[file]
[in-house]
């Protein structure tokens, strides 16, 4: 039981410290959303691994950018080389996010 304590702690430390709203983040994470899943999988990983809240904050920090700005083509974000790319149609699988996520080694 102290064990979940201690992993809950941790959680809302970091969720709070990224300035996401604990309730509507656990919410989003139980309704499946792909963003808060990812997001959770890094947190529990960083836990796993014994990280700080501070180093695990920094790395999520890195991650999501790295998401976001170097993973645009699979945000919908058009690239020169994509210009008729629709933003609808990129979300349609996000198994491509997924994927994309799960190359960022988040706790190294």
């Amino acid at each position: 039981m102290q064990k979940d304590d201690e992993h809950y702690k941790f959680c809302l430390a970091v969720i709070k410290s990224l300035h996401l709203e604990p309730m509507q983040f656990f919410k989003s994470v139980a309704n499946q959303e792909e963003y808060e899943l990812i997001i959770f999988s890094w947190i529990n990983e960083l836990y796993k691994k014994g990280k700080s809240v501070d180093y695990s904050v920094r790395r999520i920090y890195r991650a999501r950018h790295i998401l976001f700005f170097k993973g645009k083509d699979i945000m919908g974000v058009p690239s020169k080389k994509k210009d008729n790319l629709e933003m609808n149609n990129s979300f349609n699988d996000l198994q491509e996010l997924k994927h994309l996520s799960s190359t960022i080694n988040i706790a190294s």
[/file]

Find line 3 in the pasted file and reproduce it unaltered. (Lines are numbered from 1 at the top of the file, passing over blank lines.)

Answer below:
């Amino acid at each position: 039981m102290q064990k979940d304590d201690e992993h809950y702690k941790f959680c809302l430390a970091v969720i709070k410290s990224l300035h996401l709203e604990p309730m509507q983040f656990f919410k989003s994470v139980a309704n499946q959303e792909e963003y808060e899943l990812i997001i959770f999988s890094w947190i529990n990983e960083l836990y796993k691994k014994g990280k700080s809240v501070d180093y695990s904050v920094r790395r999520i920090y890195r991650a999501r950018h790295i998401l976001f700005f170097k993973g645009k083509d699979i945000m919908g974000v058009p690239s020169k080389k994509k210009d008729n790319l629709e933003m609808n149609n990129s979300f349609n699988d996000l198994q491509e996010l997924k994927h994309l996520s799960s190359t960022i080694n988040i706790a190294s």